StoryCorps
1:19 am
Fri October 26, 2012

After 30 Years Of Surgeries, Doctor And Patient Dance

Originally published on Fri October 26, 2012 8:44 am

When Marcela Gaviria was 7 years old, she was diagnosed with Ewing's sarcoma, a type of childhood bone cancer. She survived, and the cancer was cured — but it nearly took her leg.

When Gaviria was 12, she needed a bone transplant and met surgeon Dempsey Springfield, who performed the operation.

"I was pretty scared, I remember, and I think I survived a very sort of traumatic moment 'cause you were so kind," Gaviria, now 43, told Springfield at StoryCorps in Boston.

"What I remember about you were your bow ties. You just looked like such a Southern gentleman, and you'd show up every morning with such a big smile. And you were so warm and gentle, and I wanted to get better for you. I wanted your surgery to work on me."

Gaviria has spent the past 30 years dealing with damage that the cancer did to the bones in her leg and hip, and in all that time she's stuck with Springfield. Even when he has moved, she's traveled so he could keep treating her.

"I just don't trust other doctors as much," she tells him.

Neither Gaviria nor Springfield can remember how many surgeries they've been through together, but it's a lot. Gaviria says she has "shark-attack body" from all the scarring.

When she was a child, Gaviria complained to Springfield that she would never get married.

"I always wondered how difficult it would be for someone to sign up to my life," Gaviria says.

But this year, she did get married. At her wedding, her first dance was with Springfield.

"I wanted you to have the first dance," she told him. "That was just a way of celebrating the fact that a lot of what I'm able to do nowadays is because of your care."

"Your wedding is the first wedding of a patient that I have ever gone to," Springfield said. "It's so rewarding to see that all of that, you know, getting up before the sun comes up to get to the hospital pays off. It wasn't squandered."

"Well, I have a great surgeon that really cared to get it right," Gaviria says. "It's a beautiful thing."

Today, Gaviria walks with a cane. Despite all of the surgeries, there is still a very real possibility that Gaviria will lose her leg, so there are more surgeries in her future. But at least she knows a good surgeon.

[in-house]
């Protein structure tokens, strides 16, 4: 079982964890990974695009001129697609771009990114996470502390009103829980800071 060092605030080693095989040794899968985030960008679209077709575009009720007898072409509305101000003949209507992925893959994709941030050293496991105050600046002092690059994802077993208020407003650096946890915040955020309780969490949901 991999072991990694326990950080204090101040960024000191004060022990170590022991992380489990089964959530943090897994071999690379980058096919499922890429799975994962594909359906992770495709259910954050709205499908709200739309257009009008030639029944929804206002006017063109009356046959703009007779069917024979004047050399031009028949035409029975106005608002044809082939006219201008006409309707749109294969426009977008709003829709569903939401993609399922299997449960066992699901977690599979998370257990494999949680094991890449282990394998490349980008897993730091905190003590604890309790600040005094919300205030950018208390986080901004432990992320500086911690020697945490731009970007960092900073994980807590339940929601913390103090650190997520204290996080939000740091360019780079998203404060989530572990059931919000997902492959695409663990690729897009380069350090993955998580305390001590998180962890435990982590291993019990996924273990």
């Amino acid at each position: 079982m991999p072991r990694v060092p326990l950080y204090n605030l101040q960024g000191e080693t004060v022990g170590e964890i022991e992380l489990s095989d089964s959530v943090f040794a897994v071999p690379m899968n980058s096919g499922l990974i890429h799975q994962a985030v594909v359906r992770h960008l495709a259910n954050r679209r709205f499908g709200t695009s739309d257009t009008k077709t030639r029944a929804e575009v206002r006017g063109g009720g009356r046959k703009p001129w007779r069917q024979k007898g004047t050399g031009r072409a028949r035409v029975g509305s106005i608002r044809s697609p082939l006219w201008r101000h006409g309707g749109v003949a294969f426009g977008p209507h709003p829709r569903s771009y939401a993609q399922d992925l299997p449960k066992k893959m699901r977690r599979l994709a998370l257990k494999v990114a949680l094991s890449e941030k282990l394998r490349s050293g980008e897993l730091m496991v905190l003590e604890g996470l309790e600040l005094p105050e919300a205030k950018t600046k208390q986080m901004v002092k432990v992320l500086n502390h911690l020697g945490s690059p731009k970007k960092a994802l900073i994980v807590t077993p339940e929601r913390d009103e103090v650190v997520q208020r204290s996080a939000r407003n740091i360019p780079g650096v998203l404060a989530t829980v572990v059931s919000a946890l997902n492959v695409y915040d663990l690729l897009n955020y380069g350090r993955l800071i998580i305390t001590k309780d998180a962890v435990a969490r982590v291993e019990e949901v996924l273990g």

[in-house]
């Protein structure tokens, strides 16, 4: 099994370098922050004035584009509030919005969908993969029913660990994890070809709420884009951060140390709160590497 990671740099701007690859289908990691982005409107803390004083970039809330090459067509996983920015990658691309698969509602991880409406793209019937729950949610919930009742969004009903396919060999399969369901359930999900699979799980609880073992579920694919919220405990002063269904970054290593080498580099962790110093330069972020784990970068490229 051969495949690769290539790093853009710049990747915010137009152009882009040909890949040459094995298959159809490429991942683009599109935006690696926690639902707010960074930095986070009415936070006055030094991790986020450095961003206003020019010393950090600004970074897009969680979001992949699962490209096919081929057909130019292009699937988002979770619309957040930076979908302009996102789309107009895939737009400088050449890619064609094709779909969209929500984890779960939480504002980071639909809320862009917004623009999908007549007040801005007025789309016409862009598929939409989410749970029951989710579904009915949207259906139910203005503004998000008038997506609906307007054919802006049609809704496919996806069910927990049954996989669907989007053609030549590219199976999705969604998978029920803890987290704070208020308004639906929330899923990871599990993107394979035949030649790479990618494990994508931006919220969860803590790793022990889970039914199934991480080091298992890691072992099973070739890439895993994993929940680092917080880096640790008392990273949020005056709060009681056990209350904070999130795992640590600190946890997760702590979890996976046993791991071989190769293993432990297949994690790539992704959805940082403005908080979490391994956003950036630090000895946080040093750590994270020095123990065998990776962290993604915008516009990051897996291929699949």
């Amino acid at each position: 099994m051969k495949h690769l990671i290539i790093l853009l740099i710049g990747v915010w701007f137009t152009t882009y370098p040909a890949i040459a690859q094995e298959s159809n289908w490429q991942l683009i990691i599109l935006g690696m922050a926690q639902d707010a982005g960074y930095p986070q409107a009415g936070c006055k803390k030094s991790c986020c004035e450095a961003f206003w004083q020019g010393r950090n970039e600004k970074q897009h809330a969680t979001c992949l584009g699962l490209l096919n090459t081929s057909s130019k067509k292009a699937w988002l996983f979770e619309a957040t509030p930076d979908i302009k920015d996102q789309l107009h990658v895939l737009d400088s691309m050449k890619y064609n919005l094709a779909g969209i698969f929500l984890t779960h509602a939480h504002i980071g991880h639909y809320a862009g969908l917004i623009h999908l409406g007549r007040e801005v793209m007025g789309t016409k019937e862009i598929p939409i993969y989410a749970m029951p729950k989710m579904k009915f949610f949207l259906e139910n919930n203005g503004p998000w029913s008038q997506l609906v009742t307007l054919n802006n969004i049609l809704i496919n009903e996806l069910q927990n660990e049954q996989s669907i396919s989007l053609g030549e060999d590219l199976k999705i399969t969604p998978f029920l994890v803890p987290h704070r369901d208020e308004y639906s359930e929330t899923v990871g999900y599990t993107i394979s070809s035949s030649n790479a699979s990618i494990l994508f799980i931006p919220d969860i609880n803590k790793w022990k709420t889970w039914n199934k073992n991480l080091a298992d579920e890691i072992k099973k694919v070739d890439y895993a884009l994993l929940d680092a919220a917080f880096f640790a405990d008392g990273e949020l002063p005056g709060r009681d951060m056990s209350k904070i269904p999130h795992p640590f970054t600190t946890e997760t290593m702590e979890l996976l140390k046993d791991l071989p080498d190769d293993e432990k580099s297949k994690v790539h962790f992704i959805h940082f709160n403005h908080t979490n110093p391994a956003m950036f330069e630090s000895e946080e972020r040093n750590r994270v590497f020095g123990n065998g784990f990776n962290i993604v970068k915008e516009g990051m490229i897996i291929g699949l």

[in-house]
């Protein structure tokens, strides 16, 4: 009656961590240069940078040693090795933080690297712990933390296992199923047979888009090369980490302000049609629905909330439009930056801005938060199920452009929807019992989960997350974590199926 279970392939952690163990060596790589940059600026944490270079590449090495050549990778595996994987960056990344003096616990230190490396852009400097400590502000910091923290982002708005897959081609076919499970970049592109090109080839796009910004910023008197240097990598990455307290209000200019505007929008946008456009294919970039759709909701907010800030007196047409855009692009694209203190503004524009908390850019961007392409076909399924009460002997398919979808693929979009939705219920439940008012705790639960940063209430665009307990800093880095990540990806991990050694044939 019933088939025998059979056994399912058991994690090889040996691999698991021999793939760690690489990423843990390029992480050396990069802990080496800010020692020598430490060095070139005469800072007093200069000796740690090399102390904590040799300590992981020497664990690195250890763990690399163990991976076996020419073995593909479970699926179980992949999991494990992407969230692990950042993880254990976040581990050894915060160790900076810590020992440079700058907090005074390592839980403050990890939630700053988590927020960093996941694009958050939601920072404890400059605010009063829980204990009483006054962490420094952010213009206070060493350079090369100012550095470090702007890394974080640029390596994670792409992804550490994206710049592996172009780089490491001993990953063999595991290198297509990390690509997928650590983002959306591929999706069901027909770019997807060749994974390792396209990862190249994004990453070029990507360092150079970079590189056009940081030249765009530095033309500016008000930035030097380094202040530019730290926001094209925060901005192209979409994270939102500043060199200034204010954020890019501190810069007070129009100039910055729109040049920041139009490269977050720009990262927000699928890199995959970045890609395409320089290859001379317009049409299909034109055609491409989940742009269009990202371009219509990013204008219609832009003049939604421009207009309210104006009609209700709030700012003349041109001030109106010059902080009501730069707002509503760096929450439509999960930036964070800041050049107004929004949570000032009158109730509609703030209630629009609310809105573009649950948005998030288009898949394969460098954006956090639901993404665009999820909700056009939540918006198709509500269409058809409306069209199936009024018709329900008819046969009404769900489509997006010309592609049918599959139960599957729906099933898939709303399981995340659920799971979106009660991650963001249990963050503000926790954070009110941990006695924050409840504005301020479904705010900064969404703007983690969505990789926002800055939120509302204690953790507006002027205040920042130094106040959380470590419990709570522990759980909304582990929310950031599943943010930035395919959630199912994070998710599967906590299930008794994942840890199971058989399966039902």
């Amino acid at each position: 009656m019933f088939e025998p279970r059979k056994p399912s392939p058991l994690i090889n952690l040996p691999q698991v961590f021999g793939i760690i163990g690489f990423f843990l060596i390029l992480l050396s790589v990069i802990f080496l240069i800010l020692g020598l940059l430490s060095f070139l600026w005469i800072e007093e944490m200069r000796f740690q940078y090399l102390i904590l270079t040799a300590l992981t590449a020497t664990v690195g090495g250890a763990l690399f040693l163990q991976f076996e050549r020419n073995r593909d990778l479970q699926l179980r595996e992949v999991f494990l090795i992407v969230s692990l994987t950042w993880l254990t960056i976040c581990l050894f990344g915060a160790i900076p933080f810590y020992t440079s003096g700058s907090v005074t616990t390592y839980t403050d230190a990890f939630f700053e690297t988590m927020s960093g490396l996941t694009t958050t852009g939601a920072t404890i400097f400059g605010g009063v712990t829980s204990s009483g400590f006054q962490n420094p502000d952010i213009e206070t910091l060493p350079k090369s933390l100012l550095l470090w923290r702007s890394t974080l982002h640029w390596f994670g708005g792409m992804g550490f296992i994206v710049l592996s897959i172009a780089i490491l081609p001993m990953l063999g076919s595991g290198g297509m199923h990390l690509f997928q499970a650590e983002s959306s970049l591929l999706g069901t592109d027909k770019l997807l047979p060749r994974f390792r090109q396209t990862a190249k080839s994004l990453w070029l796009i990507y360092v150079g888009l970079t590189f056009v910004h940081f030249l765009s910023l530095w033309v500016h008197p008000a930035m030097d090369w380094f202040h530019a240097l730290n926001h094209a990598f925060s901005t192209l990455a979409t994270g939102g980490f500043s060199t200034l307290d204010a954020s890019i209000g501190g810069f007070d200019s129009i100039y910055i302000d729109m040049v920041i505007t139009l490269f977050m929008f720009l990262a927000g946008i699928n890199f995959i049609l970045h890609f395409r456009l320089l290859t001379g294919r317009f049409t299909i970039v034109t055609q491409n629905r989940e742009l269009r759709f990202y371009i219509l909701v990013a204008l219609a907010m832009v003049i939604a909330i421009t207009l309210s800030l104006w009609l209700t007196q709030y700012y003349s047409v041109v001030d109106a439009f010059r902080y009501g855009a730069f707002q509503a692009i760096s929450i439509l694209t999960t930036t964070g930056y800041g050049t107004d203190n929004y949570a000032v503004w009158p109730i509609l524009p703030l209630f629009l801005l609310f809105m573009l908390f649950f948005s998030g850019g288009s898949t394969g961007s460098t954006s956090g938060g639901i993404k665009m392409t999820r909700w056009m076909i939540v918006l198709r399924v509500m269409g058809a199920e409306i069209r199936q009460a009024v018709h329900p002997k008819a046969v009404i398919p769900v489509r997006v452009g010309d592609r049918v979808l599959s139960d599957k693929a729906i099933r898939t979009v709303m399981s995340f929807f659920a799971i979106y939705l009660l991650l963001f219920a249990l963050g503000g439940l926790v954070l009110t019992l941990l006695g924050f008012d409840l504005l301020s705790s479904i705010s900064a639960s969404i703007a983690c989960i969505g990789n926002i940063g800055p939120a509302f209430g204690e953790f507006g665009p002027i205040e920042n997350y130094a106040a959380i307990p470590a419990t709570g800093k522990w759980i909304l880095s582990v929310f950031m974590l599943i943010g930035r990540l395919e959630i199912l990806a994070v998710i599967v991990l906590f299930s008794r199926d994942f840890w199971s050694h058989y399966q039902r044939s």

Audio produced for Morning Edition by Michael Garofalo with Eve Claxton.

Copyright 2012 National Public Radio. To see more, visit http://www.npr.org/.

Transcript

STEVE INSKEEP, HOST:

It is Friday morning, which is when we hear from StoryCorps. People across this country are sitting down to speak with the most important people in their lives, asking questions, hearing stories, finding out things they always wanted to know. And today, we have a conversation between a woman and her surgeon. Marcela Gaviria survived a childhood cancer that nearly took her leg. She spent the last 30 years dealing with complications from that illness, and in all that time, she stuck with the same doctor, Dempsey Springfield.

MARCELA GAVIRIA: I think he started taking care of me when I was 12.

DEMPSEY SPRINGFIELD: You were in the hospital to have a bone transplant.

GAVIRIA: I was pretty scared, I remember, and I think I survived a very sort of traumatic moment because you were so kind. What I remember about you were your bow ties. You just looked like such a Southern gentleman, and you'd show up every morning with such a big smile. And you were so warm and gentle, and I wanted to get better for you. I wanted your surgery to work on me.

SPRINGFIELD: I really enjoy taking care of patients. That's probably what came across.

GAVIRIA: Well, I'd hate to count the amount of times you've operated on me, but every scar on my leg, I think, has something to do with you.

SPRINGFIELD: Well, I keep moving, and you keep following.

GAVIRIA: Because I don't trust others doctors as much. And it's funny, because when I was a kid, I would complain all the time about how I'd never get married.

SPRINGFIELD: I remember very distinctly, we would have conversations about this.

GAVIRIA: Yeah, because, you know, I always wondered how difficult it would be for someone to sign up to my life. Well, I got married this year, and I wanted you to have the first dance. And that was just a way of celebrating the fact that a lot of what I'm able to do nowadays is because of your care.

SPRINGFIELD: Your wedding's the first wedding of a patient that I have ever gone to. So it's so rewarding to see that all of that, you know, getting up before the sun comes up to get to the hospital pays off. It wasn't squandered.

GAVIRIA: Well, I have a great surgeon that really cared to get it right. It's a beautiful thing. Thank you for doing all you did.

(SOUNDBITE OF MUSIC)

INSKEEP: Marcela Gaviria with her longtime surgeon, Dr. Dempsey Springfield, in Boston, Massachusetts. Their conversation will be archived along with all StoryCorps interviews at the American Folk Life Center at the Library of Congress. And the StoryCorps podcast is at npr.org. Transcript provided by NPR, Copyright National Public Radio.

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